really the "Jews" should go back to America huh? Which "Jews" exactly? Many "Jews" in Israel. Are we talking about the "Jews" who immigrated say after 1948; before 1948; since 1967 or are you just referring to all "Jews". Lord have mercy. Surely I am not the only one to find this offensive.


From: Vaughan | Registered: Mar 2004  |  IP: Logged
Cueball
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posted 07 September 2004 05:52 PM      Profile for Cueball   Author's Homepage     Send New Private Message      Edit/Delete Post
All of them.

Thats right! Back to New York and then off into space. That is exactly what I said and I mean it!

What is amazing is that you are so concerned about me talking about sending 8 million Jews back to New York, yet my statement that we send 300,000,000 Americans into space doesn't even warrant a raised eyebrow.

I find the fact that you are a moron offensive.

[ 07 September 2004: Message edited by: Cueball ]


From: Out from under the bridge and out for a stroll | Registered: Dec 2003  |  IP: Logged
Hinterland
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posted 07 September 2004 05:56 PM      Profile for Hinterland        Edit/Delete Post
quote:
Surely I am not the only one to find this offensive.

Well, I might have, but since it's you carrying on about it, it's probably another one of your faux-indignant jeremiads to which I've become completely de-sensitised.


From: Québec/Ontario | Registered: Apr 2003  |  IP: Logged
Cueball
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posted 07 September 2004 06:08 PM      Profile for Cueball   Author's Homepage     Send New Private Message      Edit/Delete Post
Actually what I am proposing is that given that the Jews have an inalliable right to a free and indepent homeland, because of the thousands of years of oppression, that they moved to New York, which can be renamed New Israel. This is most sensible given that the US is the primary aid sponsor of the present Israel, and its biggest backer.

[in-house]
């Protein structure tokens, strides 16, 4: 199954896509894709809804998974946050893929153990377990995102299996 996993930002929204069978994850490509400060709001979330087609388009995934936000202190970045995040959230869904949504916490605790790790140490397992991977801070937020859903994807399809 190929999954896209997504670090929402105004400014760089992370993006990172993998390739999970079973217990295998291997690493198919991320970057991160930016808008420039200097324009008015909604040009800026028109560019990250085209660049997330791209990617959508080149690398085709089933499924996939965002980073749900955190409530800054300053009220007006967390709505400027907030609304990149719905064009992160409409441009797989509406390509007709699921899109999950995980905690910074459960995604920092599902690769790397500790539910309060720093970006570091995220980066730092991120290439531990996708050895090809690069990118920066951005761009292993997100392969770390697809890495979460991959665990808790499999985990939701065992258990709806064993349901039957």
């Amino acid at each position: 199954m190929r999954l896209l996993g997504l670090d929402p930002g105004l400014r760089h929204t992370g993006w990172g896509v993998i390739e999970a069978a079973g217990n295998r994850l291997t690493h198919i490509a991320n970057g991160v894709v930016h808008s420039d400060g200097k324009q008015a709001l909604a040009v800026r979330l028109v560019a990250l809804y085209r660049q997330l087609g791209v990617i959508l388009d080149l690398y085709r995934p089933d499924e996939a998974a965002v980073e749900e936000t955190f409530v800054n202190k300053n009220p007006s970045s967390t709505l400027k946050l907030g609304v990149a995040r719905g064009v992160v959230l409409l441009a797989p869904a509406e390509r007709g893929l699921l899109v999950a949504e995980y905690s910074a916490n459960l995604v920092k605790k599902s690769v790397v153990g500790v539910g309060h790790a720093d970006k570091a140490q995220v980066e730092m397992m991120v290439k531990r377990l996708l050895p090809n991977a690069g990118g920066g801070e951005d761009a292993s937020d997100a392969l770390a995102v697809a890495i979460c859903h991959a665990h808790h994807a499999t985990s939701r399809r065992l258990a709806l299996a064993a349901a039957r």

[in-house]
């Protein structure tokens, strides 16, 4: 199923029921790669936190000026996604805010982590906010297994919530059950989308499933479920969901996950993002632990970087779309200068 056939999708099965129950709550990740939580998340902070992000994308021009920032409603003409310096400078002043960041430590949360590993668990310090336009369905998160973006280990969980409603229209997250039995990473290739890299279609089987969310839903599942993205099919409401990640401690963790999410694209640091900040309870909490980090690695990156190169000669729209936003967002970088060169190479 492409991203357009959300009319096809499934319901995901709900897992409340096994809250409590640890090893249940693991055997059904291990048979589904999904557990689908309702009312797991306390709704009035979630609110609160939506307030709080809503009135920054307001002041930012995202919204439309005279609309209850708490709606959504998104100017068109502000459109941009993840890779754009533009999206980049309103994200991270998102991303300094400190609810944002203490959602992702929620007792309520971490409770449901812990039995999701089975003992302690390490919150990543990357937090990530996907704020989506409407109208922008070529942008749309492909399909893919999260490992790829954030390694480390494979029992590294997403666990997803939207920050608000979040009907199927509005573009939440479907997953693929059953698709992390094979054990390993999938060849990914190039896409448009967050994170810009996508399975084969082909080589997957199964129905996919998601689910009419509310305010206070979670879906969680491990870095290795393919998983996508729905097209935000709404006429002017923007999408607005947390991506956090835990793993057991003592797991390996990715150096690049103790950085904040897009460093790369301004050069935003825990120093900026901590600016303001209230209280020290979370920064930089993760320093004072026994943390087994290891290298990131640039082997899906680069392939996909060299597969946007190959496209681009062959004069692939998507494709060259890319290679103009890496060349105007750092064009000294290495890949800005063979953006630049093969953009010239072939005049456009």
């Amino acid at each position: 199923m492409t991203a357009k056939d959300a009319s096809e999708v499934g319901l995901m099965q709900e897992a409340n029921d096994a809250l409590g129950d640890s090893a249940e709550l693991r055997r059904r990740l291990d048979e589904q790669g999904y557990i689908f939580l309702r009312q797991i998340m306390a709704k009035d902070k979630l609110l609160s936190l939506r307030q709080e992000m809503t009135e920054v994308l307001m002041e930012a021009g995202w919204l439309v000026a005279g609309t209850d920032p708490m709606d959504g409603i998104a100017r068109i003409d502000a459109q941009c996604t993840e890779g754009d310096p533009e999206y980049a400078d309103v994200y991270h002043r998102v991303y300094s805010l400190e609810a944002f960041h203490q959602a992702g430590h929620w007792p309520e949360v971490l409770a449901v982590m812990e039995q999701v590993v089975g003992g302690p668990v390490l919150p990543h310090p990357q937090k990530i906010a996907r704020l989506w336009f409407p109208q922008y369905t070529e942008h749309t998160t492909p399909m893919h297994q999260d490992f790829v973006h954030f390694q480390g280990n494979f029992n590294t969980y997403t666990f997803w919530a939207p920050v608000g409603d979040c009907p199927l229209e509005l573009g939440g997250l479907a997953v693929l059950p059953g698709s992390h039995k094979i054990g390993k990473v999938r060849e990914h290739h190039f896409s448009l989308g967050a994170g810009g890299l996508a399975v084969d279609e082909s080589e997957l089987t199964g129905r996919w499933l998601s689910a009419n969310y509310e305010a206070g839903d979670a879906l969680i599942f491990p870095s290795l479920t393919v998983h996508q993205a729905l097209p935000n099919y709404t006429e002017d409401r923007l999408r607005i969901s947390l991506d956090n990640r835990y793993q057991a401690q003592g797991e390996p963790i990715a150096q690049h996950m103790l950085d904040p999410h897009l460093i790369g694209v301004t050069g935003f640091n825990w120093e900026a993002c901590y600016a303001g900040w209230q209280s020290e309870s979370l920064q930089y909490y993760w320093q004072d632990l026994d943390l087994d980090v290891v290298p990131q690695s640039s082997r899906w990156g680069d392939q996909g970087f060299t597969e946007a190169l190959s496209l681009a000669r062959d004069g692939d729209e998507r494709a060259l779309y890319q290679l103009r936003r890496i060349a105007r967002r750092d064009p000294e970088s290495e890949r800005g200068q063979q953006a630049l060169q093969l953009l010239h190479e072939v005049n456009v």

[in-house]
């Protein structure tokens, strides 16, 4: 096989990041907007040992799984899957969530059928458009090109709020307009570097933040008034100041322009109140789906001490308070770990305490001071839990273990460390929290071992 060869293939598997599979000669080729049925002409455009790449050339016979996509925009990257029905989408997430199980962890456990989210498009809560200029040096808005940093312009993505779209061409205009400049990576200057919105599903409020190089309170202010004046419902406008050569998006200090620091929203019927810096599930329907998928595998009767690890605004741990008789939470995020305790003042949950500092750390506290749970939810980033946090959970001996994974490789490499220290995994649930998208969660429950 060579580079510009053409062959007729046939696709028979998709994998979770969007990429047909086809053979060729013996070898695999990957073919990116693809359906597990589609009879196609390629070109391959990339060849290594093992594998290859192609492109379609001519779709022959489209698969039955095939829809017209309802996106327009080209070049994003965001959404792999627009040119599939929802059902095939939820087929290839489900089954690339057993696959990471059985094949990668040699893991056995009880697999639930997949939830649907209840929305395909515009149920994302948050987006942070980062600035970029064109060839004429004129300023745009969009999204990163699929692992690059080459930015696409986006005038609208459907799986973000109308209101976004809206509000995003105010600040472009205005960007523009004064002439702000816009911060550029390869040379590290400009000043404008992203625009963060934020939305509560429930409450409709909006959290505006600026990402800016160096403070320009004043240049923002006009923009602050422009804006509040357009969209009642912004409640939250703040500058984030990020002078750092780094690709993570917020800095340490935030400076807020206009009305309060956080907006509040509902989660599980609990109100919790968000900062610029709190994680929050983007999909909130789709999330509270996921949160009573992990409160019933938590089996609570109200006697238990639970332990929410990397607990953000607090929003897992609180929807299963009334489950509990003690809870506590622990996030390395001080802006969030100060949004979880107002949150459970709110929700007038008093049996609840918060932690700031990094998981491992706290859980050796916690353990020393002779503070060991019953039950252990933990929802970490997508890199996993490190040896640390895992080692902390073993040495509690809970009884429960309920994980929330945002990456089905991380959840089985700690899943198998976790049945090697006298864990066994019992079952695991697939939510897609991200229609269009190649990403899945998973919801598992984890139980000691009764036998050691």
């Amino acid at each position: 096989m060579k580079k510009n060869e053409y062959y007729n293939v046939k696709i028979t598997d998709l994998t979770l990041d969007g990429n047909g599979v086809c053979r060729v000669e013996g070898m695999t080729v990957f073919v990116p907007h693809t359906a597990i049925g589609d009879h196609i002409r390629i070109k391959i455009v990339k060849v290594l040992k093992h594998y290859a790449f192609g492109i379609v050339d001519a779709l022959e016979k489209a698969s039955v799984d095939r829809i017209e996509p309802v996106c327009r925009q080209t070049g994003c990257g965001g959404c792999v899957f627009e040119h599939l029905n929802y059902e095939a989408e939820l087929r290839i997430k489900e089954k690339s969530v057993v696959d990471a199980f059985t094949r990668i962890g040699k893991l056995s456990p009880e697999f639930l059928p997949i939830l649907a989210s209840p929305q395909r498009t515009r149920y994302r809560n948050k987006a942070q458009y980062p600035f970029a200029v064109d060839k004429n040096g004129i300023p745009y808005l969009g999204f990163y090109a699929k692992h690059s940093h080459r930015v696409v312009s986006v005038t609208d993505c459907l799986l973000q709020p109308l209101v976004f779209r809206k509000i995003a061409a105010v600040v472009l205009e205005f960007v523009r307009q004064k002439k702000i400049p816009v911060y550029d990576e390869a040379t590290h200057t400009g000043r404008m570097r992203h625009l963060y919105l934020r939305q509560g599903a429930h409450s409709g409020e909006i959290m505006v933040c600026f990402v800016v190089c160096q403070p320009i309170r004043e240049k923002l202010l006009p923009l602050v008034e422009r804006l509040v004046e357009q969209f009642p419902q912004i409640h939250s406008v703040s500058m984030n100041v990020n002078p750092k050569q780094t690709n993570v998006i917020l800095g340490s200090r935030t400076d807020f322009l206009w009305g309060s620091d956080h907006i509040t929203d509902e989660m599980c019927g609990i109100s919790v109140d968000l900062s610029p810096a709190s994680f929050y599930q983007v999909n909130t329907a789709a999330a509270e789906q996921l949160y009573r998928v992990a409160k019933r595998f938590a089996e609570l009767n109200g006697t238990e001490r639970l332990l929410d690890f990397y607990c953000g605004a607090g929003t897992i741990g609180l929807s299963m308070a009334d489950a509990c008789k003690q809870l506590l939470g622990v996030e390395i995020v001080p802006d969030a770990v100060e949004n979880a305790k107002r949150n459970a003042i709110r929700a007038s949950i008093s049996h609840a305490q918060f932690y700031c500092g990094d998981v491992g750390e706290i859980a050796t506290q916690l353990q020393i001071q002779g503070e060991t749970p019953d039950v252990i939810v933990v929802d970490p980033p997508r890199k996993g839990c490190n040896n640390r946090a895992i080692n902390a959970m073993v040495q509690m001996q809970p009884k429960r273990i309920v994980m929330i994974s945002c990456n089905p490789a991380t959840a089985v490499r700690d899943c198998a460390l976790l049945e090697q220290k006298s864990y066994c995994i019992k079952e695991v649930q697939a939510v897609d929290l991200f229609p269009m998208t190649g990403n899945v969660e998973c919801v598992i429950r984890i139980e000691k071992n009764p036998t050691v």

Are you denying the inalliable right of Jews to self determination and a free homeland? Why! Opposing the right of Jewish people to self deterination, and an independent Jewish state is antisemtic.


From: Out from under the bridge and out for a stroll | Registered: Dec 2003  |  IP: Logged
Stockholm
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posted 07 September 2004 06:12 PM      Profile for Stockholm     Send New Private Message      Edit/Delete Post
I have a better idea. Sinc e Israel was created as a direct result of the Holocaust, Germany shoudl have been the source of a Jewish homeland. Why not simply expell all Germans from Bavaria just like Germans were expelled from Silesia and East Prussia and let Bavaria be the Jewish homeland with the capital in Munich. Much nice city than Tel Aviv anyways. Imagine having a Jewish version of Oktoberfest!
From: Toronto | Registered: Sep 2002  |  IP: Logged
Cueball
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posted 07 September 2004 07:13 PM      Profile for Cueball   Author's Homepage     Send New Private Message      Edit/Delete Post
Another excelent idea.
From: Out from under the bridge and out for a stroll | Registered: Dec 2003  |  IP: Logged
Hinterland
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posted 07 September 2004 07:28 PM      Profile for Hinterland        Edit/Delete Post
Michael Moore suggested it in...Stupid White Men? Or in the book previous to that one, maybe? I forget.
From: Québec/Ontario | Registered: Apr 2003  |  IP: Logged
Macabee
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posted 07 September 2004 08:52 PM      Profile for Macabee     Send New Private Message      Edit/Delete Post
This is really turning into an antisemitic rant. Im sure you think you are being funny. I personally find it hateful and offensive. That you couldnt care less is equally disquieting.